Jhove Integration with DSpace
Update - June 28, 2006
The Jhove integration project has changed shape since the last time I posted code. After looking more closely at the capabilities of Jhove and at our plans for other tools, we decided (unfortunately) to scrap my original code in ItemImport. Please see below for more info. As always, feedback is welcome.
What Jhove Does
Jhove is a tool created by JSTOR and the Harvard University Library that, when passed a file (or set of files), will identify the file format, determine whether it is a well-formed/valid instance of that format, and will also extract technical metadata from the file. For a more detailed description of Jhove, see the Jhove website.
Integration with DSpace
At first we hoped to use Jhove for file format identification, metadata extraction, and format validation for all bitstreams upon ingest. However, for a number of reasons, including questions about the reliability of Jhove's format identification abilities, uncertainty about how we'll use the extracted metadata, and probable changes in the tool landscape, we've changed our original plan a bit. We've divided the project into two parts-a command-line tool and integration into DSpace workflow-and we've narrowed down our use of Jhove:
For ingest, use Jhove for file format validation only
Since Jhove's format identification functionality seems somewhat unreliable, for now we are sticking with DSpace's identification based on file extensions, and will use Jhove only for format validation on ingest. Technical metadata extraction will be available only via a command-line tool (see below). Hopefully there will be another tool in the not-too-distant future that will provide more reliable format identification (either Jhove2 or the UK National Archive's DROID tool).
Integrate Jhove into the DSpace Workflow code, so that the code can be used from any of the three ingest methods (import, Web UI, LNI)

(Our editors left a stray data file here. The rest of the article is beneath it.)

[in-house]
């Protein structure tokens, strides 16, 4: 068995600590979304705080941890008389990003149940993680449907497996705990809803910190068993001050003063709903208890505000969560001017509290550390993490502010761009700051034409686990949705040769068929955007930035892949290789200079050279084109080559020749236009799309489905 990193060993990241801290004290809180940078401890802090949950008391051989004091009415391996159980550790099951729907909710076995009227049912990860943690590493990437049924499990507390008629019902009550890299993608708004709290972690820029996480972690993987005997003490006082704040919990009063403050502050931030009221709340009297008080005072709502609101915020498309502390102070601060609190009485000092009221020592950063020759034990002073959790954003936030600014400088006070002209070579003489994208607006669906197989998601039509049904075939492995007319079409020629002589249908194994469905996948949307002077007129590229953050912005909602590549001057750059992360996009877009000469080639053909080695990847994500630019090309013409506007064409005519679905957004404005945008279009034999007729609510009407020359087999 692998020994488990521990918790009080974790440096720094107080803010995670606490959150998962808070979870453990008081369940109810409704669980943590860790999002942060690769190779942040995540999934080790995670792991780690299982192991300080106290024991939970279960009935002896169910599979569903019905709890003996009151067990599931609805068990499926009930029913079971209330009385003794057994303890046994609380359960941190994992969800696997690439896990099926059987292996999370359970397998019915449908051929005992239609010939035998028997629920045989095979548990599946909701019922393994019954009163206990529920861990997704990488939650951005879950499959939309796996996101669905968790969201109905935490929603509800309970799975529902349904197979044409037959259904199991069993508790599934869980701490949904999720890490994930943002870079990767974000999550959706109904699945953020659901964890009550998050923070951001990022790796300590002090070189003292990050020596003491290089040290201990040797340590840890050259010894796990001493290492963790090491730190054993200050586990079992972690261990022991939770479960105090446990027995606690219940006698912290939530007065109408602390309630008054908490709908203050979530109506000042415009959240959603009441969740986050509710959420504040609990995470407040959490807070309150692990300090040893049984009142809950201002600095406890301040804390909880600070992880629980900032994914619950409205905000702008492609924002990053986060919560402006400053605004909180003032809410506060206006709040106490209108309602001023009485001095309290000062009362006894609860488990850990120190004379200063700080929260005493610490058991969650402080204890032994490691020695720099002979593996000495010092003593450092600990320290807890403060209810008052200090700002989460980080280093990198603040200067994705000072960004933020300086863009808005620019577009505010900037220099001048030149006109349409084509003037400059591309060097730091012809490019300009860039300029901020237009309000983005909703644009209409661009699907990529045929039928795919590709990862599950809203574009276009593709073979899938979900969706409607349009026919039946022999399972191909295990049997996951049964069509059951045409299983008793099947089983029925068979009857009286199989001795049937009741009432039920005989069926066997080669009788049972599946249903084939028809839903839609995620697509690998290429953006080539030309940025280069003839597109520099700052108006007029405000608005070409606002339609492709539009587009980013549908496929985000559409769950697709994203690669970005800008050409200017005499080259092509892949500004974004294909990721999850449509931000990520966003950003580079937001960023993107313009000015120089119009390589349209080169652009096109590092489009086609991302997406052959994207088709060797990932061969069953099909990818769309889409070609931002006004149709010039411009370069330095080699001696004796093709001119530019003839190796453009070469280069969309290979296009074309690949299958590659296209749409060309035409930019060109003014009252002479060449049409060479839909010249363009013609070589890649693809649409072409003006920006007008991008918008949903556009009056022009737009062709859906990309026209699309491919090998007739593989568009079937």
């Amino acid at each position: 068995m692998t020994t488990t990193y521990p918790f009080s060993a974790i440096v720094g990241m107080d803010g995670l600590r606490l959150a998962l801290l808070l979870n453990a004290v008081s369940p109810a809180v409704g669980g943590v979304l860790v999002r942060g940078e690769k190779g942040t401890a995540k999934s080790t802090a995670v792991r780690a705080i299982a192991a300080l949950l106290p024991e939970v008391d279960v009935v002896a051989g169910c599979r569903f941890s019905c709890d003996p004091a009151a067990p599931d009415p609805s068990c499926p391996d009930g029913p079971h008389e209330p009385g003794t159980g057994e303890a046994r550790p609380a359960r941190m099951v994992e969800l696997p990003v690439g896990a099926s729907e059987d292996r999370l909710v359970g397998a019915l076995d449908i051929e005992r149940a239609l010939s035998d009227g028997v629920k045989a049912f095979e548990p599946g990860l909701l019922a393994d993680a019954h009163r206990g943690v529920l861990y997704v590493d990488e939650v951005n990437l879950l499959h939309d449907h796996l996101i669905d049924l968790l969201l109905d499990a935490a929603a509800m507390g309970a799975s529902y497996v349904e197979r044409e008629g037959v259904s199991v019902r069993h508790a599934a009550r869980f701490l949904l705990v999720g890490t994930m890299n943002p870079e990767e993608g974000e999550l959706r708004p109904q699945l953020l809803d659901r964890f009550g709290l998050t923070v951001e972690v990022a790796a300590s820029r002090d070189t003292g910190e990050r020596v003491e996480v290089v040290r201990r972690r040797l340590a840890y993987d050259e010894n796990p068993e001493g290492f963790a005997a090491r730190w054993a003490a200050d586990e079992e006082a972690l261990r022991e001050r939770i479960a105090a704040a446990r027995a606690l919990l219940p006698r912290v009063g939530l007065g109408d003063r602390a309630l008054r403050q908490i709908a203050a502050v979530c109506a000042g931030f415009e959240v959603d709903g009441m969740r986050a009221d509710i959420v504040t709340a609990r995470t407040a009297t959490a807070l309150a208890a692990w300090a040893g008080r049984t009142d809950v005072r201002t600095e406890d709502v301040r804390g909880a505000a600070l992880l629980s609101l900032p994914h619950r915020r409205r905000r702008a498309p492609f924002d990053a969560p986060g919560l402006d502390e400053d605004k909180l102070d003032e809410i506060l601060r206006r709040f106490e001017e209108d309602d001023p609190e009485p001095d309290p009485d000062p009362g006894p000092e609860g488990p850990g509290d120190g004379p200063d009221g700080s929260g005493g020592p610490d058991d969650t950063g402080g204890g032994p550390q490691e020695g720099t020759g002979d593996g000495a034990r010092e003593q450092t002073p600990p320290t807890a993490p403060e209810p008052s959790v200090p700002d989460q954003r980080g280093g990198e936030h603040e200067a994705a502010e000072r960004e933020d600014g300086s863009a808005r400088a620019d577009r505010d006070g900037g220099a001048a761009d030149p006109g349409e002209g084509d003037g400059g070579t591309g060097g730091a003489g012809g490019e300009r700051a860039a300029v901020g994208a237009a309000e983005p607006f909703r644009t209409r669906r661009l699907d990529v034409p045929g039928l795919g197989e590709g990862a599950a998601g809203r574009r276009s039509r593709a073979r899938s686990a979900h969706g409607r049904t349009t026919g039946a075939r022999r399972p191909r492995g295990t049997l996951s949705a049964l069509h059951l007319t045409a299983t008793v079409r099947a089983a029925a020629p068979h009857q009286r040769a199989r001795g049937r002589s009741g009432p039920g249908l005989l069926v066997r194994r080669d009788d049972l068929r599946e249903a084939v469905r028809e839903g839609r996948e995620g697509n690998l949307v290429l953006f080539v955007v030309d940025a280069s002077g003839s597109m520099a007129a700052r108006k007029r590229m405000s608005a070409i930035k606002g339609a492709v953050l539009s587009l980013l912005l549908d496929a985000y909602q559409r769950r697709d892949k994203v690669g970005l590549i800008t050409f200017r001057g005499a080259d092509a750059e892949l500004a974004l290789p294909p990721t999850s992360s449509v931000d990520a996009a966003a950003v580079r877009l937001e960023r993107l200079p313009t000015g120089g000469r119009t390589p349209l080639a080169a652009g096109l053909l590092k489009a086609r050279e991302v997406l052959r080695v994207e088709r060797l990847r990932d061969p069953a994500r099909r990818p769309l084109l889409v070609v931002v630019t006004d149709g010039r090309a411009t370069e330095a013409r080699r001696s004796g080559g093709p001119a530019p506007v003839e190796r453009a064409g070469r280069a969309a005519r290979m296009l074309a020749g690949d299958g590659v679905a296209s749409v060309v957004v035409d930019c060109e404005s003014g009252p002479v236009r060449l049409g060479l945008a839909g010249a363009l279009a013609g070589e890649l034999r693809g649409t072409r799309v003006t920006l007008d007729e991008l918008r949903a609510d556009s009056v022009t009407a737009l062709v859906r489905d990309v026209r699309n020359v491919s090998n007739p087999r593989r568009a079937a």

The workflow code is already called/calleable from all three ingest methods, so it provides a centralized place for making calls to Jhove. Unfortunately, the existing workflow steps are all hard-coded, with hard-coded fields in the database. Ideally we would re-write the workflow code to create a series of configurable steps, or even integrate a third-party workflow engine. However, we don't have the resources for that on this project, so I propose (following Richard Rodgers' suggestion) a "shallow" integration that won't involve a lot of code modifications, but that will provide a starting point for using Jhove or other tools on ingest.
Workflow Modifications for Integrating Jhove
- Add a hard-coded (ugh) "Pre-ingest" workflow step.
- Unlike other workflow steps, this step will be turned on or off via a line in the dspace.cfg file. The on/off toggle will apply to all collections; it will not be available to individual collections. There will be no way to add/delete/edit this step via the GUI.
- The e-person group associated with this step will always be the admin group associated with a particular collection.
- If Jhove validates a file, the workflow step will be skipped. If Jhove determines that a file is invalid, then an e-mail will be sent to members of the admin group. When they log in to DSpace, they will be presented with an item in their task pool, and they will have the choice of either accepting or rejecting the item. If accepted, the item will then proceed through all the regular workflow steps, if they're in place.
- This pre-ingest step could potentially be used for other tools, such as virus-checking, file identification, and perhaps even file migration. The plugin Manager could be used to determine which tools should be used.
Create a command-line tool for running Jhove on an item/collection/community on an as-needed basis
A command-line tool side-steps the thorny issue of how to save and access the extracted metadata, since in theory it could be extracted at any time. And since we're not sure yet how we'd use the metadata extracted by Jhove, it doesn't make sense to spend lots of time right now working on a way to save and access it.
I've completed an alpha version of the command-line tool. The code can be accessed at http://libaxis1.mit.edu/viewcvs/sandbox/TechMDExtractor.